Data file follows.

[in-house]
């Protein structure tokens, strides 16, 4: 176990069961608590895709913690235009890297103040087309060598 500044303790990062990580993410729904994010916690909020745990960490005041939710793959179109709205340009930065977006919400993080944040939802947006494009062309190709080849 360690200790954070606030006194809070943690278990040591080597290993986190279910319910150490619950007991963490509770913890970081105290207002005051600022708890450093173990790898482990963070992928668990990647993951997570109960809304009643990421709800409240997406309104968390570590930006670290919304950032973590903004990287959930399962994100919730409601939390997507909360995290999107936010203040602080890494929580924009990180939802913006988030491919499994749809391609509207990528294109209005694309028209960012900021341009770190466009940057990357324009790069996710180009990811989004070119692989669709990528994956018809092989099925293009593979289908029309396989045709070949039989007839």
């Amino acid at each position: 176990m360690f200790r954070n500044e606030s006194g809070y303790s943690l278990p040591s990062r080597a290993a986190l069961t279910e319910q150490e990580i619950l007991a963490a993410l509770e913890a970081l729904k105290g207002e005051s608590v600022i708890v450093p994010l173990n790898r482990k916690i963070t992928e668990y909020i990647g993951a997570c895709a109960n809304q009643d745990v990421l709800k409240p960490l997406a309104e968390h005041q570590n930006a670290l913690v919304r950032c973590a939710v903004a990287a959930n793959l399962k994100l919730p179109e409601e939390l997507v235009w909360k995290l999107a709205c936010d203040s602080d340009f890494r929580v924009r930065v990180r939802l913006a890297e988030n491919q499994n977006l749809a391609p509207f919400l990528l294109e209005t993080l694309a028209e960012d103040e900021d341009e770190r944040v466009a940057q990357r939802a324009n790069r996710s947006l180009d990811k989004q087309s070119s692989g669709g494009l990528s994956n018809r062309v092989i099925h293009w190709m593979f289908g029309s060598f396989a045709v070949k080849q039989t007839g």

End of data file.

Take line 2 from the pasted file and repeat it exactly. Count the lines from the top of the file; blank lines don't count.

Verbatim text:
């Protein structure tokens, strides 16, 4: 176990069961608590895709913690235009890297103040087309060598 500044303790990062990580993410729904994010916690909020745990960490005041939710793959179109709205340009930065977006919400993080944040939802947006494009062309190709080849 360690200790954070606030006194809070943690278990040591080597290993986190279910319910150490619950007991963490509770913890970081105290207002005051600022708890450093173990790898482990963070992928668990990647993951997570109960809304009643990421709800409240997406309104968390570590930006670290919304950032973590903004990287959930399962994100919730409601939390997507909360995290999107936010203040602080890494929580924009990180939802913006988030491919499994749809391609509207990528294109209005694309028209960012900021341009770190466009940057990357324009790069996710180009990811989004070119692989669709990528994956018809092989099925293009593979289908029309396989045709070949039989007839």